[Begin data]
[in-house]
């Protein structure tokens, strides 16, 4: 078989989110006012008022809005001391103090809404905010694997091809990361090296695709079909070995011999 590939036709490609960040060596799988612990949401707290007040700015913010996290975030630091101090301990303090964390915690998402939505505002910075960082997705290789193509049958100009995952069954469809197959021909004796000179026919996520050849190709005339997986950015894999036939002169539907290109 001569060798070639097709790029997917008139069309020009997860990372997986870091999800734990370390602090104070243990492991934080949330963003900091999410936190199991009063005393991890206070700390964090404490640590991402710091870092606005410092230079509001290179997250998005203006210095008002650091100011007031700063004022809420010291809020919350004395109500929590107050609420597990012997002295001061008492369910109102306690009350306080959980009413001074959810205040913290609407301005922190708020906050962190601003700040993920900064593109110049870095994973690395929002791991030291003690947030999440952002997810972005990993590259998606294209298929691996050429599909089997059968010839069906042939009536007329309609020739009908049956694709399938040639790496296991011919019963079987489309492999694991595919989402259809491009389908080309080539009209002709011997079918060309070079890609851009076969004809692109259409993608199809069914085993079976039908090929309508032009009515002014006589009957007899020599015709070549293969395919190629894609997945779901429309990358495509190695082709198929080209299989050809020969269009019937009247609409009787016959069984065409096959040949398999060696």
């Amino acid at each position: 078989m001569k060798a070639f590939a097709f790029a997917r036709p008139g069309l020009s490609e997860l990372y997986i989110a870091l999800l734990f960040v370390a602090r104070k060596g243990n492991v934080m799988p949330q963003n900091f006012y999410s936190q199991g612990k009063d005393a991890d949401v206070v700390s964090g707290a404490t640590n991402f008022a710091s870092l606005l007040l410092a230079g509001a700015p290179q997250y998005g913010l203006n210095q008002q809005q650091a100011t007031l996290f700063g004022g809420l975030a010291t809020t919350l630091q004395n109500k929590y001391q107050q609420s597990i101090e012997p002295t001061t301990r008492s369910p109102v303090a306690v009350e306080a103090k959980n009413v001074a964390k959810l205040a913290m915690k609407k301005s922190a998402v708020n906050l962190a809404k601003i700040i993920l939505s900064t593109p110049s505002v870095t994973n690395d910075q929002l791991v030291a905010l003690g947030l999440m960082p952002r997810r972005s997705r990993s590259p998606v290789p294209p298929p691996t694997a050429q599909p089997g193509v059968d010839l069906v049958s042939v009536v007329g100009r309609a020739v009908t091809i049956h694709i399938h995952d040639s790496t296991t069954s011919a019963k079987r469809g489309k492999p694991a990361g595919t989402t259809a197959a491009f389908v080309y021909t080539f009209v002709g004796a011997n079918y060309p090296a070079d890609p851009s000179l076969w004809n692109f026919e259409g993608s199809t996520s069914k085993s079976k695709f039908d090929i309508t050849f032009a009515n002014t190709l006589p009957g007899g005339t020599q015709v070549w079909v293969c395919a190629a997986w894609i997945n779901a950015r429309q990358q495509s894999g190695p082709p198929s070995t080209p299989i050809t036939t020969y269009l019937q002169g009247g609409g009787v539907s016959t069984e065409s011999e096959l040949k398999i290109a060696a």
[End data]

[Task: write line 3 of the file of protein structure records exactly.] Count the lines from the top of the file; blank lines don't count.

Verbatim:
């Amino acid at each position: 078989m001569k060798a070639f590939a097709f790029a997917r036709p008139g069309l020009s490609e997860l990372y997986i989110a870091l999800l734990f960040v370390a602090r104070k060596g243990n492991v934080m799988p949330q963003n900091f006012y999410s936190q199991g612990k009063d005393a991890d949401v206070v700390s964090g707290a404490t640590n991402f008022a710091s870092l606005l007040l410092a230079g509001a700015p290179q997250y998005g913010l203006n210095q008002q809005q650091a100011t007031l996290f700063g004022g809420l975030a010291t809020t919350l630091q004395n109500k929590y001391q107050q609420s597990i101090e012997p002295t001061t301990r008492s369910p109102v303090a306690v009350e306080a103090k959980n009413v001074a964390k959810l205040a913290m915690k609407k301005s922190a998402v708020n906050l962190a809404k601003i700040i993920l939505s900064t593109p110049s505002v870095t994973n690395d910075q929002l791991v030291a905010l003690g947030l999440m960082p952002r997810r972005s997705r990993s590259p998606v290789p294209p298929p691996t694997a050429q599909p089997g193509v059968d010839l069906v049958s042939v009536v007329g100009r309609a020739v009908t091809i049956h694709i399938h995952d040639s790496t296991t069954s011919a019963k079987r469809g489309k492999p694991a990361g595919t989402t259809a197959a491009f389908v080309y021909t080539f009209v002709g004796a011997n079918y060309p090296a070079d890609p851009s000179l076969w004809n692109f026919e259409g993608s199809t996520s069914k085993s079976k695709f039908d090929i309508t050849f032009a009515n002014t190709l006589p009957g007899g005339t020599q015709v070549w079909v293969c395919a190629a997986w894609i997945n779901a950015r429309q990358q495509s894999g190695p082709p198929s070995t080209p299989i050809t036939t020969y269009l019937q002169g009247g609409g009787v539907s016959t069984e065409s011999e096959l040949k398999i290109a060696a």